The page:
"Tiger, Tiger will start a thousand conversations. Margaux Fragoso achieves the unthinkable with empathic clarity: she humanizes a pedophile. In doing so, she makes his crime unimaginably more frightening. Her portrayal of their relationship is shocking, revelatory, and fearless. As the story of a victim, it is gripping; as a work of literature, it's a triumph." Alice Sebold, author of The Lovely Bones
"Tiger, Tiger is stunning, in all the possible manifestations of that word." Nick Flynn, author of Another Bullshit Night in Suck City
"Disquieting....Culled from the four diaries she kept during the ordeal, Fragoso writes with searing honesty about her serpentine entanglement and of Curran's calculated, menacing exploitation of her. Intensive psychotherapy and new motherhood provide a hopeful coda to her unspeakable experience. A gripping, tragic and unforgettable chronicle of lost innocence and abuse." Kirkus Reviews (Starred Review)
"You may think you've already decided about a child's ordeal with a sexual predator, but under Margaux Fragoso's command you will consider the richest depths of experience, terrible, bright, and beautiful. Fragoso writes with unguarded grace and provides a voice — real and haunting — for those children, everywhere among us, who are deprived of theirs." Susanna Sonnenberg, author of Her Last Death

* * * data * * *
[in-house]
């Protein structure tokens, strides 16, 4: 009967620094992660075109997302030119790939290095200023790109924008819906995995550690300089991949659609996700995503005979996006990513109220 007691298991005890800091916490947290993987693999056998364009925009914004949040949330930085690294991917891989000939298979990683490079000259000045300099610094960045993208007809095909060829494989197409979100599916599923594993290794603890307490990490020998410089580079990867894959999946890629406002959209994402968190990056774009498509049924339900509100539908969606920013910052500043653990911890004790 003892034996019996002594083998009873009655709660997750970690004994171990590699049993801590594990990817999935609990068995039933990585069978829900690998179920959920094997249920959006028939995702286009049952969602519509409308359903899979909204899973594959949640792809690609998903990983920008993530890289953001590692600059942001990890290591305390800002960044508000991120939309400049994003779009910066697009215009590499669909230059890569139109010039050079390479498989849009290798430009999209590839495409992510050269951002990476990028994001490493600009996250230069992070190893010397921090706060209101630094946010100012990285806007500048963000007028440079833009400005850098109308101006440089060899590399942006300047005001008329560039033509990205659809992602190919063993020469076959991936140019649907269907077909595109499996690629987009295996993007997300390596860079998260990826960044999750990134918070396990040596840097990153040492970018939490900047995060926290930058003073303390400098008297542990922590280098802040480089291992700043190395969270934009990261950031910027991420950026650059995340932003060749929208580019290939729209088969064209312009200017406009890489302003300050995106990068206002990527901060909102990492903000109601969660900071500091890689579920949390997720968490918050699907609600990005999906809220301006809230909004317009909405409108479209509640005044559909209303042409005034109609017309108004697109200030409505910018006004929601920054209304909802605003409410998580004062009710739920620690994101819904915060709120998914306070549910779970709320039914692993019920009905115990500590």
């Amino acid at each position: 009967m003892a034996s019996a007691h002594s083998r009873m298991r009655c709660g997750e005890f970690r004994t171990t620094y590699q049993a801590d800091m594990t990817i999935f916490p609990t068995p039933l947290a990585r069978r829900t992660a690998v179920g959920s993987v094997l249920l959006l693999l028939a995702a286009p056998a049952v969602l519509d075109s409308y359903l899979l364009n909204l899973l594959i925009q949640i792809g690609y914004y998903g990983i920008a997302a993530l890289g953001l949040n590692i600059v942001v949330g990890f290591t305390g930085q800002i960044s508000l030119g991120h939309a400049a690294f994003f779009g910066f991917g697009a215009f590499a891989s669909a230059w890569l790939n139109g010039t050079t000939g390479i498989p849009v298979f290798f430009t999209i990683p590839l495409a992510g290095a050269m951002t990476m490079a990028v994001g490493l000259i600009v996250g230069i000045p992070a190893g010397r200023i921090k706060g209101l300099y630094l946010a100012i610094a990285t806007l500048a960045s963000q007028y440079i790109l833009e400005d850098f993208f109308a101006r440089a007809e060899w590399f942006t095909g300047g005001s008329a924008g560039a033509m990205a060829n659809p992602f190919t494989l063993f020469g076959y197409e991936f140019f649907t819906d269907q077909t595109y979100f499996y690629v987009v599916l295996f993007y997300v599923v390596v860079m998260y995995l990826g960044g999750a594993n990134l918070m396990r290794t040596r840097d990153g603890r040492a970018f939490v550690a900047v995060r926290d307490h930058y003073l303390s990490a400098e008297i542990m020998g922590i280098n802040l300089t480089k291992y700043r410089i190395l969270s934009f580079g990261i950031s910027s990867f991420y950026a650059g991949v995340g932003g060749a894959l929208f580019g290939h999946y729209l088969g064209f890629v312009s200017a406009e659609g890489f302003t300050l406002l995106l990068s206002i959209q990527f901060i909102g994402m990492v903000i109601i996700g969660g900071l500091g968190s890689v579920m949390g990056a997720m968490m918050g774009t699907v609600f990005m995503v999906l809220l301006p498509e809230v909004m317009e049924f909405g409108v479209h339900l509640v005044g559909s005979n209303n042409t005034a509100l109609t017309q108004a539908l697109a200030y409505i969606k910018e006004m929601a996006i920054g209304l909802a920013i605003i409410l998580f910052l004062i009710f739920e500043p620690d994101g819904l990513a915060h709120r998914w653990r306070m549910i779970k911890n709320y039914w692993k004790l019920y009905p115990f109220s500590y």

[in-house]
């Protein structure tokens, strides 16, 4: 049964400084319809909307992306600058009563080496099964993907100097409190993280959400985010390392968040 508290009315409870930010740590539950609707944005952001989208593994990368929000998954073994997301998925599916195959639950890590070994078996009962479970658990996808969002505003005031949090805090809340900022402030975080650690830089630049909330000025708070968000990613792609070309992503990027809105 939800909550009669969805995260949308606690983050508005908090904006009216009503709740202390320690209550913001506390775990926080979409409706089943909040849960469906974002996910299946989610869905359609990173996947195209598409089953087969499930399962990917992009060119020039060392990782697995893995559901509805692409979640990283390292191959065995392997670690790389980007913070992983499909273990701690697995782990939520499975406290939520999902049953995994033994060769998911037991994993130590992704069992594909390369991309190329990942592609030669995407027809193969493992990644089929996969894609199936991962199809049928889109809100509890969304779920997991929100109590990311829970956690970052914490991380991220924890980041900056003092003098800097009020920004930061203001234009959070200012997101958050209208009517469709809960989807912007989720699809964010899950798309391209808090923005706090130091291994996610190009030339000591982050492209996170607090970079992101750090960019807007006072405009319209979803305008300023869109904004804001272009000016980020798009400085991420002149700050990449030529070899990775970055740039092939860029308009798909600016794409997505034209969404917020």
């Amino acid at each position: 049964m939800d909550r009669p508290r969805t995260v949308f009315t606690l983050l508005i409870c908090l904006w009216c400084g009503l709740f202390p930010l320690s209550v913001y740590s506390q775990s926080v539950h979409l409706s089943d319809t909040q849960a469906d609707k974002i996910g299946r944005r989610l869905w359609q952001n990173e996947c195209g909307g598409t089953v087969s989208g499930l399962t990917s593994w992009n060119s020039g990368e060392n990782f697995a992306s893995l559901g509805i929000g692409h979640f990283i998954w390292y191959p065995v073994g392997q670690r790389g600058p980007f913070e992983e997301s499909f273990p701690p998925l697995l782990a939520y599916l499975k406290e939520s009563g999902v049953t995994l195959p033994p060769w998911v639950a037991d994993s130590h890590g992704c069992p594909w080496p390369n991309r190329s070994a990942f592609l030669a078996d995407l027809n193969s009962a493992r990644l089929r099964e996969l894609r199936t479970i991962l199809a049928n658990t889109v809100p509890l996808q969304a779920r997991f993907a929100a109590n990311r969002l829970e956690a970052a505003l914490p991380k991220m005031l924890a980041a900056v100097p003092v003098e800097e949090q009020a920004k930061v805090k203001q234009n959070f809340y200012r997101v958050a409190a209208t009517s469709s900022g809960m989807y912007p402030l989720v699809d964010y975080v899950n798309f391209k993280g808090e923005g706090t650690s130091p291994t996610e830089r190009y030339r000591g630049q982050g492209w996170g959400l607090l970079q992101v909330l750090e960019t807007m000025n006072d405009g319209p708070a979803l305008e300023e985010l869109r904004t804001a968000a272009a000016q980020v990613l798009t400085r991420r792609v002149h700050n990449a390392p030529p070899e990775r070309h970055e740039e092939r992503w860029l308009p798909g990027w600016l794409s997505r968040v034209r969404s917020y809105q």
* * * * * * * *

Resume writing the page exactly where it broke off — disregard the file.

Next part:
“Tiger, Tiger will start a thousand conversations. Margaux Fragoso achieves the unthinkable with empathic clarity: she humanizes a pedophile. In doing so, she makes his crime unimaginably more frightening. Her portrayal of their relationship is shocking, revelatory, and fearless. As the story of a victim, it is gripping; as a work of literature, it’s a triumph.” Alice Sebold, author of The Lovely Bones
“You may think you’ve already decided about a child’s ordeal with a sexual predator, but under Margaux Fragoso’s command you will consider the richest depths of experience, terrible, bright, and beautiful. Fragoso writes with unguarded grace and provides a voice — real and haunting — for those children, everywhere among us, who are deprived of theirs.” Susanna Sonnenberg, author of Her Last Death
“Tiger, Tiger is stunning, in all the possible manifestations of that word.” Nick Flynn, author of Another Bullshit Night in Suck City
“Once in a generation, an essential book — a necessary book — comes along and challenges our bedrock assumptions about life. Margaux Fragoso’s Tiger, Tiger is that book. Family life, the corruption of innocence, sexual abuse, pedophilia — all are unflinchingly yet exquisitely rendered as Fragoso experienced them. You will never view childhood the same way after reading Fragoso’s monumentally important book.” Louise DeSalvo, author of Writing as a Way of Healing
About the Author
Margaux Fragoso recently completed a PhD in English and creative writing at Binghamton University. Her short stories and poems have appeared in The Literary Review and Barrow Street, among other literary journals.